Sunday, May 10, 2020

Review: Katarina Ballerina by Tiler Peck

by Tiler Peck &
Kyle Harris
Illustrated by Sumiti Collina
Middle Grade Contemporary
198 pages
ages 8 to 11

A young girl lives out her big ballerina dreams in this graceful start to a new series from New York City Ballet principal dancer and international prima ballerina Tiler Peck and Broadway and television actor Kyle Harris.

Ten-year-old Katarina is a New York City girl through and through, but the buzz of the city drives her to feel that she is meant for more than her ordinary day to day routine. Her big dream? To become a prima ballerina.

With the help of a few new friends, Katarina finally puts on her first pair of ballet shoes and she’s more than determined to make it work. But her feet don’t quite move the way she would like them to, the twirls and spins make her dizzy, and her classmates aren’t exactly welcoming. When the head of the dance studio announces that there will be a competition to earn a spot in an upcoming international dance camp, Katarina knows this could be her big chance to make her dancer dreams come true. Does this tiny dancer have what it takes to stand out in the ballet world of blending in?



A little girl's determination and a dash of spunk make her a ballerina, who dances to her own tune.

Katarina loves ballet, but her father just doesn't have enough money to pay for lessons. When a talent show is announced at school, she's determined to win and use the prize money to help pay for ballet classes. While things don't quite go as she'd hoped, she does get the chance to attend a ballet school, but her independent style doesn't quite mix with the rest of the ballerinas.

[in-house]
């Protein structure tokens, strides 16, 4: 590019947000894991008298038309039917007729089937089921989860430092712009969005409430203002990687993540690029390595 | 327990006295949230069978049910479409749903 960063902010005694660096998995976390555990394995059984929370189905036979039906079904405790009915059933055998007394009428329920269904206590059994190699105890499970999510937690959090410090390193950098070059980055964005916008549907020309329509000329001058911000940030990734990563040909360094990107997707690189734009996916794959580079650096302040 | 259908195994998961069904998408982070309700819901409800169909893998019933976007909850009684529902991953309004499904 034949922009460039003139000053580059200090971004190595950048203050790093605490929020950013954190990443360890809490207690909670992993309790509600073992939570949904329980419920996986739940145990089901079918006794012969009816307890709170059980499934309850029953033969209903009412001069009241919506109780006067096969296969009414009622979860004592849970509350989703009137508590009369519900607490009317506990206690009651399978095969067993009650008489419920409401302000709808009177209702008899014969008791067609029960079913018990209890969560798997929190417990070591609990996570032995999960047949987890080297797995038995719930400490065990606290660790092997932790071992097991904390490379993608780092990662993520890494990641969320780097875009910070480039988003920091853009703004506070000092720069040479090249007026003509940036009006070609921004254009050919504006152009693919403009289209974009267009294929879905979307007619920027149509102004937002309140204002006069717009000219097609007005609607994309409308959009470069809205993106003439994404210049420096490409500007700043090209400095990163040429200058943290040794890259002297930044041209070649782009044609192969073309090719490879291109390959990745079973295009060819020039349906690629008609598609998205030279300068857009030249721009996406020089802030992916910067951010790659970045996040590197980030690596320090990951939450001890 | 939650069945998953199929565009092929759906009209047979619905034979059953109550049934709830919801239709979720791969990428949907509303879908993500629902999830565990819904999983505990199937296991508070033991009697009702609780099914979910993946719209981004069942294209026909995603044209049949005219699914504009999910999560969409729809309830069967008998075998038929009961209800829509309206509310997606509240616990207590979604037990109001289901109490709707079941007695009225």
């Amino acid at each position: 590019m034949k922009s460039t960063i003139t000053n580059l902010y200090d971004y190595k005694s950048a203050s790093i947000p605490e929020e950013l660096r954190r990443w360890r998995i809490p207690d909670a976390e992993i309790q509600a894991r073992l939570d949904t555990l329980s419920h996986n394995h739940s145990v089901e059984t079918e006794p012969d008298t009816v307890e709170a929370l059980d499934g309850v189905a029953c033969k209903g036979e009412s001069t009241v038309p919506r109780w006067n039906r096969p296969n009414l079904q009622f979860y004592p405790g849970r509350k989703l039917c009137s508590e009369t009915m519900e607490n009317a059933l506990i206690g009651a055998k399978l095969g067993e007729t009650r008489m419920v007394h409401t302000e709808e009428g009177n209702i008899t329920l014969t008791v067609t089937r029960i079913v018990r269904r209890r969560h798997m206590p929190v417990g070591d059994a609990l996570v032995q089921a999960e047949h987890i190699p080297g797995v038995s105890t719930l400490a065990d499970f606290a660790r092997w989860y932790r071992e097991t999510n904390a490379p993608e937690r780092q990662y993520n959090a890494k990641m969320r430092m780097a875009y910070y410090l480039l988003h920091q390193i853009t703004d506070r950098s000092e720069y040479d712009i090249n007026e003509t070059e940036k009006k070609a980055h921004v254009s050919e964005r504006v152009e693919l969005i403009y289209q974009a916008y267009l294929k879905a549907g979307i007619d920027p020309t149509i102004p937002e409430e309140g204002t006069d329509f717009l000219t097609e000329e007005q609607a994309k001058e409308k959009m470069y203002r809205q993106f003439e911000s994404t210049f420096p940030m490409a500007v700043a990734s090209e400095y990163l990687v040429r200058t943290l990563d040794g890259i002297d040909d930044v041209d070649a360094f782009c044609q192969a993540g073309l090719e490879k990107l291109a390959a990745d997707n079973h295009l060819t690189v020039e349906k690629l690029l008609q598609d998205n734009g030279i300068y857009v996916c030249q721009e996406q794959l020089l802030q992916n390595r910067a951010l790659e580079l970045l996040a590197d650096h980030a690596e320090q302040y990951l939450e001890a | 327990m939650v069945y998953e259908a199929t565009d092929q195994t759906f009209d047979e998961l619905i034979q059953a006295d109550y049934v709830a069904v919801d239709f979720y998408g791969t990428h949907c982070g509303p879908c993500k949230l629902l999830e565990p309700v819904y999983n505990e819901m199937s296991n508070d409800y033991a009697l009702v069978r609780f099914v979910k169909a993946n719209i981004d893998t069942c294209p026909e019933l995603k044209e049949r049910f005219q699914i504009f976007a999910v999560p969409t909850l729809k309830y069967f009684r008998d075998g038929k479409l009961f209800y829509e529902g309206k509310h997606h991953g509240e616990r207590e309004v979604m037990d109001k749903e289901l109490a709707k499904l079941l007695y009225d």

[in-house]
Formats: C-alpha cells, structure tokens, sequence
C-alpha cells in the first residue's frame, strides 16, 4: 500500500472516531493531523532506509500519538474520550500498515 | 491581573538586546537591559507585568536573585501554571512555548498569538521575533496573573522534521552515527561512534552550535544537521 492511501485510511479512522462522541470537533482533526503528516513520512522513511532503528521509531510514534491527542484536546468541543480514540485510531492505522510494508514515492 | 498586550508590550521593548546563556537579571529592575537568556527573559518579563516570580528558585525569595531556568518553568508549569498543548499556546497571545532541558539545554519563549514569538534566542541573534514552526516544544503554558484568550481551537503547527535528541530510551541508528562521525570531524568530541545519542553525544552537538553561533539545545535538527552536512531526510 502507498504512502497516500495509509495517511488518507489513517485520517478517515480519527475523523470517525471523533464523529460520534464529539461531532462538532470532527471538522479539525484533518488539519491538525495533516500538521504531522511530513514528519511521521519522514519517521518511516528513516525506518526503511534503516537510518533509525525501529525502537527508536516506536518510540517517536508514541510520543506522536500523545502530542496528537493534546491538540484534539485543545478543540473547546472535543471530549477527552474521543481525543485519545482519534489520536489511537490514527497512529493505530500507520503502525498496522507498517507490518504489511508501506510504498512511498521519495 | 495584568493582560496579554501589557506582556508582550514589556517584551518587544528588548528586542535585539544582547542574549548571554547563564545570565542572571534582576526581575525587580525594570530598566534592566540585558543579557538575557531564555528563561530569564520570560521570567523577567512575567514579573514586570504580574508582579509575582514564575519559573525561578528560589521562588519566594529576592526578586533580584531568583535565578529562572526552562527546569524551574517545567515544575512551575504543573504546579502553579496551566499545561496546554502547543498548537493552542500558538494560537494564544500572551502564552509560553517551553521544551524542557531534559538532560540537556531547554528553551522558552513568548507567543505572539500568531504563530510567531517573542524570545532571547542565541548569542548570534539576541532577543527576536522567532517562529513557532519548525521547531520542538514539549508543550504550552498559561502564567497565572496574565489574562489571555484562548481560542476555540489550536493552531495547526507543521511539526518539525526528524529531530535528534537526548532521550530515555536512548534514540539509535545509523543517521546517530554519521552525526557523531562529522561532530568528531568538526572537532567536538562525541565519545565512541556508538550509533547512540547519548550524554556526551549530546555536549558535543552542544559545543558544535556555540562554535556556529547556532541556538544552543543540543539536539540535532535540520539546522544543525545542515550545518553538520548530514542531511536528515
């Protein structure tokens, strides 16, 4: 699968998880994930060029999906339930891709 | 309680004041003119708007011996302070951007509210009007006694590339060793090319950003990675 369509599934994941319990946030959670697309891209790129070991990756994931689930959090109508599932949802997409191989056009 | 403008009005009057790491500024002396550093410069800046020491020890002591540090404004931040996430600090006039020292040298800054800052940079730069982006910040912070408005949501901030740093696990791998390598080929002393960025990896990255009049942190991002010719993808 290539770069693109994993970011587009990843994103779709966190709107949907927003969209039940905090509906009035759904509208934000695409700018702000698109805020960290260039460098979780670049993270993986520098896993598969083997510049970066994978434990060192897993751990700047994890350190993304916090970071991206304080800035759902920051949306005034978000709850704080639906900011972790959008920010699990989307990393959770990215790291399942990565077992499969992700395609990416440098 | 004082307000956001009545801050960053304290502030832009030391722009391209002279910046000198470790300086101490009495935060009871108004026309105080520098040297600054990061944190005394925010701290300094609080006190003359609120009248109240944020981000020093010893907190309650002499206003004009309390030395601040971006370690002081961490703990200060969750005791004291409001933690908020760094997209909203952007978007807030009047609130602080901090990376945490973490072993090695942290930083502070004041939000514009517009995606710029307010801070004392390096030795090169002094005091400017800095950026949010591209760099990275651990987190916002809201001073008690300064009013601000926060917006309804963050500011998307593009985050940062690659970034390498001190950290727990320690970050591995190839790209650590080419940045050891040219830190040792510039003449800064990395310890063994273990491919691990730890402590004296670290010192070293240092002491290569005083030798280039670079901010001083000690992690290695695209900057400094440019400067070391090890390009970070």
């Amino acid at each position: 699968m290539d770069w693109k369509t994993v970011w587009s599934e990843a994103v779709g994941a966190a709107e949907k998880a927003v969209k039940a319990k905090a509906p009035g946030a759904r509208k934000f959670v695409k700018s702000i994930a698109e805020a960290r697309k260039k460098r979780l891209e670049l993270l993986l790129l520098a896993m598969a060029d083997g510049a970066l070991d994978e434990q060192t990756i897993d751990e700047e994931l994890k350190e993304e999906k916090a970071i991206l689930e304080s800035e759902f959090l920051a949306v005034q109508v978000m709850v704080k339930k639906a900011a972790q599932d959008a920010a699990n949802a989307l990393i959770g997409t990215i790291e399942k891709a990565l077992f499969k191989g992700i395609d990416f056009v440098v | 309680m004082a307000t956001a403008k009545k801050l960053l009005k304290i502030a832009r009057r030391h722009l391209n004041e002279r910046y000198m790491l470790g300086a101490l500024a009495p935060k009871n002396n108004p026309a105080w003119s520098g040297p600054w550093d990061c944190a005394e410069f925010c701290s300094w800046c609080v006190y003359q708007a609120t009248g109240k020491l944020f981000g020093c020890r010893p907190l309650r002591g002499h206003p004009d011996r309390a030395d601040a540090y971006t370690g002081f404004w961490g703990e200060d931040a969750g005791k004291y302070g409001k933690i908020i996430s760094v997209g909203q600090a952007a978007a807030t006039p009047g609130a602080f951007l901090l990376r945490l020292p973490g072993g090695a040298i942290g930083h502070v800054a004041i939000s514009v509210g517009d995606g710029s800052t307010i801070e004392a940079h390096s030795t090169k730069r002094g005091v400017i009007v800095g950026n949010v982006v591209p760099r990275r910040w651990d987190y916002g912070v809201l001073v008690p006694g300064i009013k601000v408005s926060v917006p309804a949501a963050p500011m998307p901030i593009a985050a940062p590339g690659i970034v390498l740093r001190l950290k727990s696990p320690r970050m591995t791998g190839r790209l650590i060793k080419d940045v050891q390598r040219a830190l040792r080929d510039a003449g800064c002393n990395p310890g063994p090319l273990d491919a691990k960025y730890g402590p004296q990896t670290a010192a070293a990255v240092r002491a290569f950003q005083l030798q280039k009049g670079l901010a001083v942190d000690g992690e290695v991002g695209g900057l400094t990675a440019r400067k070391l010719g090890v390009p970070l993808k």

Katarina is a girl with tons of energy, dreams and a lovely lean toward doing her own thing. She's never over-bearing or snippy, though, making her simply the kind of person, who would be fun to play with and be around. She has friends, who support her, but still, faces issues which many young readers can relate to. So, when problems hit, it's easy to root for her.

The troubles are very usual ones. While her father and her have a wonderful relationship, the constant financial struggle does cause a little trouble. Instead of grumbling, Katarina immediately wants to help out as much as she can—an attitude which matches her sunshine of a personality. The peer pressure she faces from the other ballerinas does get to her a little bit, but even this one pulls through in inspiring ways which does bring a message to readers, too.

While this book is for middle graders, I'd slide it toward the lower end. There are several aspects to the story which stretch reality (the dog following her everywhere, Katarina's use of paper without a thought for a tutu, etc.) But it is a sweet story, which especially girls who enjoy ballet are sure to enjoy.

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